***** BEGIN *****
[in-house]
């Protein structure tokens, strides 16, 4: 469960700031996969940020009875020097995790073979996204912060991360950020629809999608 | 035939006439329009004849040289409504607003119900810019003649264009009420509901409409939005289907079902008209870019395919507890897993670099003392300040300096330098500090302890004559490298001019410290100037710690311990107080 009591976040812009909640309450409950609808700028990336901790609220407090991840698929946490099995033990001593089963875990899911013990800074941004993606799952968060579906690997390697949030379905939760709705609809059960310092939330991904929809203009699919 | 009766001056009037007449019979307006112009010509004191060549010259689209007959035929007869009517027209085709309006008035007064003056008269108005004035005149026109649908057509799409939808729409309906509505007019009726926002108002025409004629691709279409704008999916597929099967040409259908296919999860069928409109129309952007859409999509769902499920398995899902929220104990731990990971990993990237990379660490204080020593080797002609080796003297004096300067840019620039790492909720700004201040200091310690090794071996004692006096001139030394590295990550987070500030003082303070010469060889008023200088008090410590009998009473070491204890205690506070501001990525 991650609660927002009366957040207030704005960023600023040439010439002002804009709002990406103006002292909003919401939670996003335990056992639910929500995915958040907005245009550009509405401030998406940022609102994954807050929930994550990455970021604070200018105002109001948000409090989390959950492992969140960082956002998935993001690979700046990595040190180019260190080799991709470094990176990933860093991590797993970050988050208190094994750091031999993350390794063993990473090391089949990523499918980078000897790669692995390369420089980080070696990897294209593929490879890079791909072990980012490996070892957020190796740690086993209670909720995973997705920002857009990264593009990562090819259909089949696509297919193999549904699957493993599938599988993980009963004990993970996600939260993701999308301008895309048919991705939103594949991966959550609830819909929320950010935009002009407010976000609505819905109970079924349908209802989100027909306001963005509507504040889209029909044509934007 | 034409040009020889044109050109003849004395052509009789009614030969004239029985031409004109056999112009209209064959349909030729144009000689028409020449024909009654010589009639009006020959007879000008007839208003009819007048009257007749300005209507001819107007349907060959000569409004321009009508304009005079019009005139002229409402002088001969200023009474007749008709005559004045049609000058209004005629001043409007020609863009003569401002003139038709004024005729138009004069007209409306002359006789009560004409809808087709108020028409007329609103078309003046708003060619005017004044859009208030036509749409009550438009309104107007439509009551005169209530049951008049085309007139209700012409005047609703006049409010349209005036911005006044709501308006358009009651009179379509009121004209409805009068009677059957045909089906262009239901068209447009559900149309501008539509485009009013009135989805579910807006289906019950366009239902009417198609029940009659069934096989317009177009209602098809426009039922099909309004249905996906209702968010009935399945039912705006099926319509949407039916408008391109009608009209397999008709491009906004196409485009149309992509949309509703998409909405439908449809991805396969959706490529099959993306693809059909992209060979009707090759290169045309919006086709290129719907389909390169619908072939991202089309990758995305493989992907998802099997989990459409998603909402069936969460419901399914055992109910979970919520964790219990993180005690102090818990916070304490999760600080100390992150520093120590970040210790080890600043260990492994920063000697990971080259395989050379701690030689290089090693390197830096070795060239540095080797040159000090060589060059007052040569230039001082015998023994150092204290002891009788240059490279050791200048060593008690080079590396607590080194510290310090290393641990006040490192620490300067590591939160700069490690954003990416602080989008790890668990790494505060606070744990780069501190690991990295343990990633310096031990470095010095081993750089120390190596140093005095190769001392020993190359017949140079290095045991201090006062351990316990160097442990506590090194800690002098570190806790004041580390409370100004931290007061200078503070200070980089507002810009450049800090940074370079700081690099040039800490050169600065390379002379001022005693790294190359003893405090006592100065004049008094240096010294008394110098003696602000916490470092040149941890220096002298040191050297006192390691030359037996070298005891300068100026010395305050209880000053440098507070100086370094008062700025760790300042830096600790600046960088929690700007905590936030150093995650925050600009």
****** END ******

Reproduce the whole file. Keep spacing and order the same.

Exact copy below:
[in-house]
């Protein structure tokens, strides 16, 4: 469960700031996969940020009875020097995790073979996204912060991360950020629809999608 | 035939006439329009004849040289409504607003119900810019003649264009009420509901409409939005289907079902008209870019395919507890897993670099003392300040300096330098500090302890004559490298001019410290100037710690311990107080 009591976040812009909640309450409950609808700028990336901790609220407090991840698929946490099995033990001593089963875990899911013990800074941004993606799952968060579906690997390697949030379905939760709705609809059960310092939330991904929809203009699919 | 009766001056009037007449019979307006112009010509004191060549010259689209007959035929007869009517027209085709309006008035007064003056008269108005004035005149026109649908057509799409939808729409309906509505007019009726926002108002025409004629691709279409704008999916597929099967040409259908296919999860069928409109129309952007859409999509769902499920398995899902929220104990731990990971990993990237990379660490204080020593080797002609080796003297004096300067840019620039790492909720700004201040200091310690090794071996004692006096001139030394590295990550987070500030003082303070010469060889008023200088008090410590009998009473070491204890205690506070501001990525 991650609660927002009366957040207030704005960023600023040439010439002002804009709002990406103006002292909003919401939670996003335990056992639910929500995915958040907005245009550009509405401030998406940022609102994954807050929930994550990455970021604070200018105002109001948000409090989390959950492992969140960082956002998935993001690979700046990595040190180019260190080799991709470094990176990933860093991590797993970050988050208190094994750091031999993350390794063993990473090391089949990523499918980078000897790669692995390369420089980080070696990897294209593929490879890079791909072990980012490996070892957020190796740690086993209670909720995973997705920002857009990264593009990562090819259909089949696509297919193999549904699957493993599938599988993980009963004990993970996600939260993701999308301008895309048919991705939103594949991966959550609830819909929320950010935009002009407010976000609505819905109970079924349908209802989100027909306001963005509507504040889209029909044509934007 | 034409040009020889044109050109003849004395052509009789009614030969004239029985031409004109056999112009209209064959349909030729144009000689028409020449024909009654010589009639009006020959007879000008007839208003009819007048009257007749300005209507001819107007349907060959000569409004321009009508304009005079019009005139002229409402002088001969200023009474007749008709005559004045049609000058209004005629001043409007020609863009003569401002003139038709004024005729138009004069007209409306002359006789009560004409809808087709108020028409007329609103078309003046708003060619005017004044859009208030036509749409009550438009309104107007439509009551005169209530049951008049085309007139209700012409005047609703006049409010349209005036911005006044709501308006358009009651009179379509009121004209409805009068009677059957045909089906262009239901068209447009559900149309501008539509485009009013009135989805579910807006289906019950366009239902009417198609029940009659069934096989317009177009209602098809426009039922099909309004249905996906209702968010009935399945039912705006099926319509949407039916408008391109009608009209397999008709491009906004196409485009149309992509949309509703998409909405439908449809991805396969959706490529099959993306693809059909992209060979009707090759290169045309919006086709290129719907389909390169619908072939991202089309990758995305493989992907998802099997989990459409998603909402069936969460419901399914055992109910979970919520964790219990993180005690102090818990916070304490999760600080100390992150520093120590970040210790080890600043260990492994920063000697990971080259395989050379701690030689290089090693390197830096070795060239540095080797040159000090060589060059007052040569230039001082015998023994150092204290002891009788240059490279050791200048060593008690080079590396607590080194510290310090290393641990006040490192620490300067590591939160700069490690954003990416602080989008790890668990790494505060606070744990780069501190690991990295343990990633310096031990470095010095081993750089120390190596140093005095190769001392020993190359017949140079290095045991201090006062351990316990160097442990506590090194800690002098570190806790004041580390409370100004931290007061200078503070200070980089507002810009450049800090940074370079700081690099040039800490050169600065390379002379001022005693790294190359003893405090006592100065004049008094240096010294008394110098003696602000916490470092040149941890220096002298040191050297006192390691030359037996070298005891300068100026010395305050209880000053440098507070100086370094008062700025760790300042830096600790600046960088929690700007905590936030150093995650925050600009």